“There was an exercise that was not really aimed at finding content for the play,” Vanderark said. “But somehow, it worked out so nicely, and overnight, it felt like the play had formed itself.”
Immediately when Vanderark gave the team a script, they started working. They discussed and pointed out what they wanted to change, reshape or take into a different direction.
“We would have scenes that we would really love, but they didn’t quite serve the direction things were going in,” deviser and actor Melanie Vitaterna said. “Then we would have a line three scenes back that no longer made sense. We’d be running through the script and want to change something at that moment. We have a filled out ensemble and production team with strong, creative ideas.”
Even long time Chicago theater artists, like development outreach coordinator for Redwist theatre Johnny Garcia, came onto the project and knew very little of what to expect.
“I’ve been doing theater for many years and I’ve never done anything like this,” Garcia said, who was also an actor and deviser in “YIZKOR,” “It was really interesting, unique and scary. But I trusted, I trusted all along. I remember we completed a couple of scenes that I was watching in the shadows and I thought ‘wow, this is really something special.’ It’s a really beautiful piece that we’ve put together.”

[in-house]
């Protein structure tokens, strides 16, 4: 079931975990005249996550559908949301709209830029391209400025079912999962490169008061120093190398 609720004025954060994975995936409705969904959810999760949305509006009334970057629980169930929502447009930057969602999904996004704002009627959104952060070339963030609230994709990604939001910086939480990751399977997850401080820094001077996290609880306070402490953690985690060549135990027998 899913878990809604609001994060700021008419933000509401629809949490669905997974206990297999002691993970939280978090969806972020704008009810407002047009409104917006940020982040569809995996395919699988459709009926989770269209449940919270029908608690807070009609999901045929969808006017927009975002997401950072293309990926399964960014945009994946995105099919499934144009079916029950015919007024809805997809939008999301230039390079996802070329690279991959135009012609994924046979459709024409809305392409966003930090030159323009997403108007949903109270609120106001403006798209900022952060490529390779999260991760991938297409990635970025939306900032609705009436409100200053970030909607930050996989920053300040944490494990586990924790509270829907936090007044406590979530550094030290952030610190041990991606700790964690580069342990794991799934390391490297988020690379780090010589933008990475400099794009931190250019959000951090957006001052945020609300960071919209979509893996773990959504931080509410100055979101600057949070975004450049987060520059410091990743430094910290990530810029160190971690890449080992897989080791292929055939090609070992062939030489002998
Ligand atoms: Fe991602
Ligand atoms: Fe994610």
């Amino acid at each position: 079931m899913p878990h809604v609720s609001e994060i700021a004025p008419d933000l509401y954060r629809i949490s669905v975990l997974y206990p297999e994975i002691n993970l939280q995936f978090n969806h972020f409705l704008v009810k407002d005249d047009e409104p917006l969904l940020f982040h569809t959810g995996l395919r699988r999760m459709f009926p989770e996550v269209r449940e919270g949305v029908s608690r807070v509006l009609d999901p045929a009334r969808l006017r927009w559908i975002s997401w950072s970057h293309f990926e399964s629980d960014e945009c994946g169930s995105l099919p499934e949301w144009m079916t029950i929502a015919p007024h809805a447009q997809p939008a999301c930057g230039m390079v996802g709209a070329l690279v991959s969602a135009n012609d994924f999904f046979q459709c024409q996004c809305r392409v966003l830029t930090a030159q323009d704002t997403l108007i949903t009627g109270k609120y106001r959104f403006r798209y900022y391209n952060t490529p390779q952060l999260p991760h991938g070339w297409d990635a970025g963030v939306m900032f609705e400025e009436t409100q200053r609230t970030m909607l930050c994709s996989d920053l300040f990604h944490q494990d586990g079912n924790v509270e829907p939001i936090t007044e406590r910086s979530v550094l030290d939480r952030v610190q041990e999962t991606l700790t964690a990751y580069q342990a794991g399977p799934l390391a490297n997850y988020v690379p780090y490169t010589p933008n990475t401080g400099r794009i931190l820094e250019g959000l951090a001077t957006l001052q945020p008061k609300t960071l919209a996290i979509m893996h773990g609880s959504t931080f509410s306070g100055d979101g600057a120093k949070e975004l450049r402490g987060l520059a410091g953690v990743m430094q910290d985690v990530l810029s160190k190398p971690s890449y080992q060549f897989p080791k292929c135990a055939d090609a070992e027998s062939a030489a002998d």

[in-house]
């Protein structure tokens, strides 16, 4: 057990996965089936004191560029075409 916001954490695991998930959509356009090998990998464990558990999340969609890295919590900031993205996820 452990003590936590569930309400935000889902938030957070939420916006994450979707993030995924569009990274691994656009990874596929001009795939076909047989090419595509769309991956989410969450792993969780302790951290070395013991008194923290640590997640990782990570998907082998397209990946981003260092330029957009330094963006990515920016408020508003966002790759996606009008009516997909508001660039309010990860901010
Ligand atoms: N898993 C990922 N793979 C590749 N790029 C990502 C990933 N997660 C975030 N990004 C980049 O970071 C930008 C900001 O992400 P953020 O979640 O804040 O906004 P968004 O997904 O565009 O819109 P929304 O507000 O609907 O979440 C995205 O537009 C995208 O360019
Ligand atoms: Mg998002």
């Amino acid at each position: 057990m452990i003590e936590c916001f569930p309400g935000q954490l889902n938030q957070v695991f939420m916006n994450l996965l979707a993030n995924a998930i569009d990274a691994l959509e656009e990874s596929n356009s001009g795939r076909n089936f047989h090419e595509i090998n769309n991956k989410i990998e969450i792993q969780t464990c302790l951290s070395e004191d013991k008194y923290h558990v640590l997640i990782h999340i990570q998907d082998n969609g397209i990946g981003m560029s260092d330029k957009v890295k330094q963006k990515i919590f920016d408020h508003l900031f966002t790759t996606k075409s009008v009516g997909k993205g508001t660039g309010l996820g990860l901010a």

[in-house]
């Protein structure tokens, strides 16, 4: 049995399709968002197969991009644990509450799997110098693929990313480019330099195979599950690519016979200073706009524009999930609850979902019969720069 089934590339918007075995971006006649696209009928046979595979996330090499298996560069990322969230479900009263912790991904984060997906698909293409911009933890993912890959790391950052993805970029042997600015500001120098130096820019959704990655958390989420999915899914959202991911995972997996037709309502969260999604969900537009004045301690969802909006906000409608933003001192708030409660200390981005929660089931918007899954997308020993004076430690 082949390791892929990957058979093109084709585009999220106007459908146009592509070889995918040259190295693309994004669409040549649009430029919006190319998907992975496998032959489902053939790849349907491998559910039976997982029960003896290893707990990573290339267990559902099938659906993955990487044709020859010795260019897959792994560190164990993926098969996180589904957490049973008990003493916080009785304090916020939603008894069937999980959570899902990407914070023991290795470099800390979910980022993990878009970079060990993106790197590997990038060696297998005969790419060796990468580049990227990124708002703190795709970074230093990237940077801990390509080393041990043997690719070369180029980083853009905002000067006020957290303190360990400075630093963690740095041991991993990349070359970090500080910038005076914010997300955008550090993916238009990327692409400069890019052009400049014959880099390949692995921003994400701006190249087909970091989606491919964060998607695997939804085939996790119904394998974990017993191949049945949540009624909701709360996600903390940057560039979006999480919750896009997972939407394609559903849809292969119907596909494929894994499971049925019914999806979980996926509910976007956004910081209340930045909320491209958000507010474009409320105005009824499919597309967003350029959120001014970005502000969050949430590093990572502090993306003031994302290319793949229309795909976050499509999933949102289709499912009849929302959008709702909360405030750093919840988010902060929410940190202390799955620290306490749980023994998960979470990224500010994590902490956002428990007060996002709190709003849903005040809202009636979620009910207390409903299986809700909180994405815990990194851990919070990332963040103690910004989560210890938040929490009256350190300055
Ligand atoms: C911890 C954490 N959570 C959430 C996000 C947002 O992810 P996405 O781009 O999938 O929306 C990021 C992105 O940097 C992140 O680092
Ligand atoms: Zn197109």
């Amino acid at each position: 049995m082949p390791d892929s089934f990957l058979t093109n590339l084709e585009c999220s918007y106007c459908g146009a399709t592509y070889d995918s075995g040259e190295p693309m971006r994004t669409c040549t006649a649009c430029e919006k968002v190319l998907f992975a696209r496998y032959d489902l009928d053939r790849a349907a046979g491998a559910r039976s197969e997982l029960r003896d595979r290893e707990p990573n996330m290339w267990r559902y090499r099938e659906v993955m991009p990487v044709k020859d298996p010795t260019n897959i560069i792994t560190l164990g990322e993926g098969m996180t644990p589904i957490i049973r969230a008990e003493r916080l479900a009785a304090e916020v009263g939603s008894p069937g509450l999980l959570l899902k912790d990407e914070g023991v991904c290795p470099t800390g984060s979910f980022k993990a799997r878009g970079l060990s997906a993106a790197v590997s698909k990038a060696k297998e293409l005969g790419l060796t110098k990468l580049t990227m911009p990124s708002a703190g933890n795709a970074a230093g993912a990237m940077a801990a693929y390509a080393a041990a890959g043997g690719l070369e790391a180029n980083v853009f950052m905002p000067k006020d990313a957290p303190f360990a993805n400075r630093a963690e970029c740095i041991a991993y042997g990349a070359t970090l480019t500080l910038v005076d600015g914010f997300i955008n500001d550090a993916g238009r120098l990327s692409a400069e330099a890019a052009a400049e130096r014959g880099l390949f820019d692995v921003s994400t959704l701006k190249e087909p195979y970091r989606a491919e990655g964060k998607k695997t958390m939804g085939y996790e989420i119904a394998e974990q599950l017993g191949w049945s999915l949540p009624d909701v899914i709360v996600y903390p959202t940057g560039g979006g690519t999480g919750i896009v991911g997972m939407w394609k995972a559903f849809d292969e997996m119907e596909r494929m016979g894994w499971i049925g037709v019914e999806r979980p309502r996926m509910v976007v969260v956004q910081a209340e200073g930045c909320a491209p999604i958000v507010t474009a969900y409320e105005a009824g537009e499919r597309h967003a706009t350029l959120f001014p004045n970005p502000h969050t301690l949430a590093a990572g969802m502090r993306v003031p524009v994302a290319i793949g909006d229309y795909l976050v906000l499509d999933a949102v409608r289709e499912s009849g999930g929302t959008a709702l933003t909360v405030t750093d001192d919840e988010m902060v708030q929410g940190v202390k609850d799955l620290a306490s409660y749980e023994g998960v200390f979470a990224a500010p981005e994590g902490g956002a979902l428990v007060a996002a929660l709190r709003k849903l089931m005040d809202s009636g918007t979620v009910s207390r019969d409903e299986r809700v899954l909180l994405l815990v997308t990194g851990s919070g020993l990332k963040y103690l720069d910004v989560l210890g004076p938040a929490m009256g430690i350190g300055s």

The first deviser and actor to be brought on was Alec Phan. He pointed out the necessity of having Lubelfeld, Vanderark, Kaye and dramaturg Catherine Miller at the helm of the process.
“As actors, devisers and the main content generators, it could get chaotic,” Phan said. “The leadership was able to finesse the process. Collaboration is great, but you really need someone to lead the way.”
The devisers would work with Vanderark to change the script over the course of three weeks. Vanderark said that being separated from the process in between the first draft and final draft highlighted “the joy it was to collaborate.”
“I came in for a stumble through and I could hear the little footprints of everybody’s voices,” Vanderark said.
According to the cast and production team, casting the parts was a surprisingly smooth endeavor. The night before discussing role assignments with the actors, Lubelfeld and Vanderark met to lay out who they thought would be best in each role.
“The next day, it was almost as if I had scripted the moment, as if I had told them ‘this is what I need you to say back to me’ because the actors repeated everything we had thought out,” Lubelfeld said.
Vitaterna credits this easy process to each actor feeling so personally connected to each character.
Inspired by the themes